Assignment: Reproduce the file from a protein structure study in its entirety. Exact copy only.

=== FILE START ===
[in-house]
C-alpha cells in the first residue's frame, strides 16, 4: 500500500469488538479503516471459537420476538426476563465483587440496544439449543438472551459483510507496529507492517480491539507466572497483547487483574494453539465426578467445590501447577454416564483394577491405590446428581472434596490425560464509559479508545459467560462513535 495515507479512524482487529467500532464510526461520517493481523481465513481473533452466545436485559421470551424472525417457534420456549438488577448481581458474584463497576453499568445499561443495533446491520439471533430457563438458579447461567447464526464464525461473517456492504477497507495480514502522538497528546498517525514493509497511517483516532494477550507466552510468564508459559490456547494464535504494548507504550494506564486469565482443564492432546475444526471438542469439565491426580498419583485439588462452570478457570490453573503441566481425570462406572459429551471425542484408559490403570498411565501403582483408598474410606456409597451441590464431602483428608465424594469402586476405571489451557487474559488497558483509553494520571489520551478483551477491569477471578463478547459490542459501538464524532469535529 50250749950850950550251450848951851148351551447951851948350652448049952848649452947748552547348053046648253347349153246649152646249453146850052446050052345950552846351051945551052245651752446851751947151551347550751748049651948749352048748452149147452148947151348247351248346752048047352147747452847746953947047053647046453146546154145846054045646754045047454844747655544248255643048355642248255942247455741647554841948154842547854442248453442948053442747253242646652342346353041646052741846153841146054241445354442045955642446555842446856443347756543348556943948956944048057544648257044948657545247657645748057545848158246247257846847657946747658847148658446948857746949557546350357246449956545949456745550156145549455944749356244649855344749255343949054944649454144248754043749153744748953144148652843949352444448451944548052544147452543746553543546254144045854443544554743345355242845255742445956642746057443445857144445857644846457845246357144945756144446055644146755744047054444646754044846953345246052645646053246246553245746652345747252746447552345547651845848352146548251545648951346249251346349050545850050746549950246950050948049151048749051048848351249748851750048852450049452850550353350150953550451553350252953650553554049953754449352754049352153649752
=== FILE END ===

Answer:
[in-house]
C-alpha cells in the first residue's frame, strides 16, 4: 500500500469488538479503516471459537420476538426476563465483587440496544439449543438472551459483510507496529507492517480491539507466572497483547487483574494453539465426578467445590501447577454416564483394577491405590446428581472434596490425560464509559479508545459467560462513535 495515507479512524482487529467500532464510526461520517493481523481465513481473533452466545436485559421470551424472525417457534420456549438488577448481581458474584463497576453499568445499561443495533446491520439471533430457563438458579447461567447464526464464525461473517456492504477497507495480514502522538497528546498517525514493509497511517483516532494477550507466552510468564508459559490456547494464535504494548507504550494506564486469565482443564492432546475444526471438542469439565491426580498419583485439588462452570478457570490453573503441566481425570462406572459429551471425542484408559490403570498411565501403582483408598474410606456409597451441590464431602483428608465424594469402586476405571489451557487474559488497558483509553494520571489520551478483551477491569477471578463478547459490542459501538464524532469535529 50250749950850950550251450848951851148351551447951851948350652448049952848649452947748552547348053046648253347349153246649152646249453146850052446050052345950552846351051945551052245651752446851751947151551347550751748049651948749352048748452149147452148947151348247351248346752048047352147747452847746953947047053647046453146546154145846054045646754045047454844747655544248255643048355642248255942247455741647554841948154842547854442248453442948053442747253242646652342346353041646052741846153841146054241445354442045955642446555842446856443347756543348556943948956944048057544648257044948657545247657645748057545848158246247257846847657946747658847148658446948857746949557546350357246449956545949456745550156145549455944749356244649855344749255343949054944649454144248754043749153744748953144148652843949352444448451944548052544147452543746553543546254144045854443544554743345355242845255742445956642746057443445857144445857644846457845246357144945756144446055644146755744047054444646754044846953345246052645646053246246553245746652345747252746447552345547651845848352146548251545648951346249251346349050545850050746549950246950050948049151048749051048848351249748851750048852450049452850550353350150953550451553350252953650553554049953754449352754049352153649752